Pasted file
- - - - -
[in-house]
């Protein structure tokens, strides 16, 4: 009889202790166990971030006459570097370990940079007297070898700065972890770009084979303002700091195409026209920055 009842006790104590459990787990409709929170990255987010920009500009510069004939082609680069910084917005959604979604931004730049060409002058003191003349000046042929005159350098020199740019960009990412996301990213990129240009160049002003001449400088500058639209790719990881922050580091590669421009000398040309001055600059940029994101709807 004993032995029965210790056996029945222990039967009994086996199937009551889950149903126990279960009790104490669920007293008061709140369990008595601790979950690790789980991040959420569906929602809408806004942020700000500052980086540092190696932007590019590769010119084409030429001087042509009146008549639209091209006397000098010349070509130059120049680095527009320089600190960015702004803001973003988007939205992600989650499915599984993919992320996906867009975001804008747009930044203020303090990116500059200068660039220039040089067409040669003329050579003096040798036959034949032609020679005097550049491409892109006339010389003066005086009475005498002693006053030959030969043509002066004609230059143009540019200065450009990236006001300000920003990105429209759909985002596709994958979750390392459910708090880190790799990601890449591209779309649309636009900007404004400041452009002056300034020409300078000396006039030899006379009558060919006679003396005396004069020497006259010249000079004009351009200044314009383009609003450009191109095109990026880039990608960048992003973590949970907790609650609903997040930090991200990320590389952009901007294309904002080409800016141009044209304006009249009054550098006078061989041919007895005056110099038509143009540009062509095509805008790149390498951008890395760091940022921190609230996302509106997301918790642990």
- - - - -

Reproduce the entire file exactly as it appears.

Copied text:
[in-house]
């Protein structure tokens, strides 16, 4: 009889202790166990971030006459570097370990940079007297070898700065972890770009084979303002700091195409026209920055 009842006790104590459990787990409709929170990255987010920009500009510069004939082609680069910084917005959604979604931004730049060409002058003191003349000046042929005159350098020199740019960009990412996301990213990129240009160049002003001449400088500058639209790719990881922050580091590669421009000398040309001055600059940029994101709807 004993032995029965210790056996029945222990039967009994086996199937009551889950149903126990279960009790104490669920007293008061709140369990008595601790979950690790789980991040959420569906929602809408806004942020700000500052980086540092190696932007590019590769010119084409030429001087042509009146008549639209091209006397000098010349070509130059120049680095527009320089600190960015702004803001973003988007939205992600989650499915599984993919992320996906867009975001804008747009930044203020303090990116500059200068660039220039040089067409040669003329050579003096040798036959034949032609020679005097550049491409892109006339010389003066005086009475005498002693006053030959030969043509002066004609230059143009540019200065450009990236006001300000920003990105429209759909985002596709994958979750390392459910708090880190790799990601890449591209779309649309636009900007404004400041452009002056300034020409300078000396006039030899006379009558060919006679003396005396004069020497006259010249000079004009351009200044314009383009609003450009191109095109990026880039990608960048992003973590949970907790609650609903997040930090991200990320590389952009901007294309904002080409800016141009044209304006009249009054550098006078061989041919007895005056110099038509143009540009062509095509805008790149390498951008890395760091940022921190609230996302509106997301918790642990």